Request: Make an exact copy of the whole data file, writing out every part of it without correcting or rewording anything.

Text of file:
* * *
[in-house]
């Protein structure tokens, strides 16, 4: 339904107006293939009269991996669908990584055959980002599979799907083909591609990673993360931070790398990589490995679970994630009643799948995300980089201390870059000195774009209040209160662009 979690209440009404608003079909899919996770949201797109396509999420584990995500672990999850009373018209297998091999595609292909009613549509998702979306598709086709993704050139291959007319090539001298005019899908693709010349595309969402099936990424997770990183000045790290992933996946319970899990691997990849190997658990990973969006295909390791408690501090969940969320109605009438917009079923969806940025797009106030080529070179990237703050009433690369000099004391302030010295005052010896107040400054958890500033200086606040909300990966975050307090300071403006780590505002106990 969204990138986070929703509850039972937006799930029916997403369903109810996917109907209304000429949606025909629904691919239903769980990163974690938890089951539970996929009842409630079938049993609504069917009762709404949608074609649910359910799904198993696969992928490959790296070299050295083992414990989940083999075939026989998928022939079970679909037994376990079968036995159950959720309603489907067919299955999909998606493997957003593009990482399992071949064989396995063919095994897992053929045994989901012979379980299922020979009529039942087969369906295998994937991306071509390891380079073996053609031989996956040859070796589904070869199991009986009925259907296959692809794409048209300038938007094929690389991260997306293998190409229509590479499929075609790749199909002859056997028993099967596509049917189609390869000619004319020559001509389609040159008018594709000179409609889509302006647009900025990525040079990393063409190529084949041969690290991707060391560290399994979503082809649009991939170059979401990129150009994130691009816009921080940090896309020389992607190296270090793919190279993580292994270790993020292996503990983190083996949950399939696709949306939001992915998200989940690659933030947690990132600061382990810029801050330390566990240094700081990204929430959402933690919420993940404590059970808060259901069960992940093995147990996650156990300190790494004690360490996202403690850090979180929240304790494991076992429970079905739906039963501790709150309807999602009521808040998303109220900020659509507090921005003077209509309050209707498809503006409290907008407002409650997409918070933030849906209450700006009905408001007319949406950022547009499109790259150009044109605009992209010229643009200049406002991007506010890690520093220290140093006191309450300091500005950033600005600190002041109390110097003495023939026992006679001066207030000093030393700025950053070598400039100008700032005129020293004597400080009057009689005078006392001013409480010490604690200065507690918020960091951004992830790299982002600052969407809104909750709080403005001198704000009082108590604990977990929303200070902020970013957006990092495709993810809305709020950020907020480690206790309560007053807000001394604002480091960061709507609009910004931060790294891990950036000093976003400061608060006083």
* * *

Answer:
[in-house]
């Protein structure tokens, strides 16, 4: 339904107006293939009269991996669908990584055959980002599979799907083909591609990673993360931070790398990589490995679970994630009643799948995300980089201390870059000195774009209040209160662009 979690209440009404608003079909899919996770949201797109396509999420584990995500672990999850009373018209297998091999595609292909009613549509998702979306598709086709993704050139291959007319090539001298005019899908693709010349595309969402099936990424997770990183000045790290992933996946319970899990691997990849190997658990990973969006295909390791408690501090969940969320109605009438917009079923969806940025797009106030080529070179990237703050009433690369000099004391302030010295005052010896107040400054958890500033200086606040909300990966975050307090300071403006780590505002106990 969204990138986070929703509850039972937006799930029916997403369903109810996917109907209304000429949606025909629904691919239903769980990163974690938890089951539970996929009842409630079938049993609504069917009762709404949608074609649910359910799904198993696969992928490959790296070299050295083992414990989940083999075939026989998928022939079970679909037994376990079968036995159950959720309603489907067919299955999909998606493997957003593009990482399992071949064989396995063919095994897992053929045994989901012979379980299922020979009529039942087969369906295998994937991306071509390891380079073996053609031989996956040859070796589904070869199991009986009925259907296959692809794409048209300038938007094929690389991260997306293998190409229509590479499929075609790749199909002859056997028993099967596509049917189609390869000619004319020559001509389609040159008018594709000179409609889509302006647009900025990525040079990393063409190529084949041969690290991707060391560290399994979503082809649009991939170059979401990129150009994130691009816009921080940090896309020389992607190296270090793919190279993580292994270790993020292996503990983190083996949950399939696709949306939001992915998200989940690659933030947690990132600061382990810029801050330390566990240094700081990204929430959402933690919420993940404590059970808060259901069960992940093995147990996650156990300190790494004690360490996202403690850090979180929240304790494991076992429970079905739906039963501790709150309807999602009521808040998303109220900020659509507090921005003077209509309050209707498809503006409290907008407002409650997409918070933030849906209450700006009905408001007319949406950022547009499109790259150009044109605009992209010229643009200049406002991007506010890690520093220290140093006191309450300091500005950033600005600190002041109390110097003495023939026992006679001066207030000093030393700025950053070598400039100008700032005129020293004597400080009057009689005078006392001013409480010490604690200065507690918020960091951004992830790299982002600052969407809104909750709080403005001198704000009082108590604990977990929303200070902020970013957006990092495709993810809305709020950020907020480690206790309560007053807000001394604002480091960061709507609009910004931060790294891990950036000093976003400061608060006083």